Jeffery Hodges

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At 1:52 AM, Blogger Carter Kaplan said...

I think we need to go to "ordinary language" and the use of the terms to identify the distinction. That is, the definition/characterization of the distinction is to be found in the way such phrases are actually used and understood in ordinary speech practices. The distinctions of aestheticians can give us interesting and perhaps useful material to ponder, but their propositions remain subjective, and philosophically "indifferent matters."

At 1:54 AM, Blogger Carter Kaplan said...

I don't think you can characterize Mapplethorpe's work through some set of aesthetic formulations and consequent deductions. In Mapplethorpe's case especially, the question is pure politics.

At 1:59 AM, Blogger Carter Kaplan said...

In a purer analytic formulation, we might ask ourselves: "How do we respond to Mapplethorpe's art? What is the appropriate response? Is there one? How do we know what it is? How could we know what it is?"

At 7:49 AM, Blogger Horace Jeffery Hodges said...

A similar problem of subjectivity besets analytic philosophy -- it must begin with something assumed, and that something is subjective.

Moreover, every formal system suffers from a problem Gödel identified, namely, that all such systems are either contradictory or incomplete.

Analytic philosophy is fine for arguing rigorously, but it has its limits, and its denial of truth-value to things outside of its formalism is problematic.

Jeffery Hodges

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At 12:13 PM, Blogger Carter Kaplan said...

I am having difficulty following this. Can you give me an example?


At 1:00 PM, Blogger Horace Jeffery Hodges said...

Take the self-referential statement, "This sentence cannot be expressed within the formal system of logic positivism."

If it can be expressed in that system, then the system has expressed a contradiction, and if it cannot be expressed in that system, then a true statement exists outside of the system.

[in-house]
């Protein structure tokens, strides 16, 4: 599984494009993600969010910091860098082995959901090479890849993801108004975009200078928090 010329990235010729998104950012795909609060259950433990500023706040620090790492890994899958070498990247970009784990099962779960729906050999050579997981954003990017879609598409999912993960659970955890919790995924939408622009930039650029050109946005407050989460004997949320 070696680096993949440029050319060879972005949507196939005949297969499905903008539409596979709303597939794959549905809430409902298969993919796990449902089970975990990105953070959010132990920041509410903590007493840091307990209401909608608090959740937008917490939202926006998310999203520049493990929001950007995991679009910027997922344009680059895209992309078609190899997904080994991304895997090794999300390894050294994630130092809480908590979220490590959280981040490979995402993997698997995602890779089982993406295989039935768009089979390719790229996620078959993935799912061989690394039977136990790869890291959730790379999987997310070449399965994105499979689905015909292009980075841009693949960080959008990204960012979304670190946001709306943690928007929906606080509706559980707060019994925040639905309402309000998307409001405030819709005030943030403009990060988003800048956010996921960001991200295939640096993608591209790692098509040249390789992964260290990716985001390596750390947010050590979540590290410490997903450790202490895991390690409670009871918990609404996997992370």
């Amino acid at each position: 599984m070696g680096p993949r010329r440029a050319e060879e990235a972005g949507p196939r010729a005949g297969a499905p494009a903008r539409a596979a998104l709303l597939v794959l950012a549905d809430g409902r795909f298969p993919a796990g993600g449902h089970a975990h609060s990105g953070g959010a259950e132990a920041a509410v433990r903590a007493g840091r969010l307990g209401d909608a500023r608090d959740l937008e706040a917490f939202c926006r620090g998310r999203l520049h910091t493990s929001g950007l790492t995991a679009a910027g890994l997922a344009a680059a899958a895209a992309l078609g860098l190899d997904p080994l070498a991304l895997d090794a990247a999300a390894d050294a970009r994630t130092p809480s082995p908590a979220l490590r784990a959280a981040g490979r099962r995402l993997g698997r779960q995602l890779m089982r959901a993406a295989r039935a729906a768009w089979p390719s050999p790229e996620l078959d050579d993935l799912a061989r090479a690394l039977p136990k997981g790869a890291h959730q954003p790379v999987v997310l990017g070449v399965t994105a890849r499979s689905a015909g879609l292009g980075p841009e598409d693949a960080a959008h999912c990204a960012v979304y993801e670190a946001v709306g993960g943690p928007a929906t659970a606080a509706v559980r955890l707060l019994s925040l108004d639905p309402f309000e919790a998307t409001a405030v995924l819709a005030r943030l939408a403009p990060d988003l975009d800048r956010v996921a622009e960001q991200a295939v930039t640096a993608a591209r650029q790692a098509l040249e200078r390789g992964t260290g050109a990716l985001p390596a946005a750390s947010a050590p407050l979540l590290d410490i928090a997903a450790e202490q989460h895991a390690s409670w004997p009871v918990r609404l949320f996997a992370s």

Jeffery Hodges

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At 3:47 AM, Blogger Carter Kaplan said...

Could you give me an another example, please? I still can't follow you.

I am reminded by your statement of the argument against cultural relativism:

All values are relative, but there are some people who don't believe this to be true; therefore, relative to these people values are not relative, so if it is true all values are relative then values are also not relative.

At 6:02 AM, Blogger Horace Jeffery Hodges said...

Others can explain Gödel's_incompleteness_theorems better than I, e.g.:

"For each consistent formal theory T having the required small amount of number theory, the corresponding Gödel sentence G asserts: "G cannot be proved within the theory T". This interpretation of G leads to the following informal analysis. If G were provable under the axioms and rules of inference of T, then T would have a theorem, G, which effectively contradicts itself, and thus the theory T would be inconsistent. This means that if the theory T is consistent then G cannot be proved within it, and so the theory T is incomplete. Moreover, the claim G makes about its own unprovability is correct. In this sense G is not only unprovable but true, and provability-within-the-theory-T is not the same as truth. This informal analysis can be formalized to make a rigorous proof of the incompleteness theorem"

Jeffery Hodges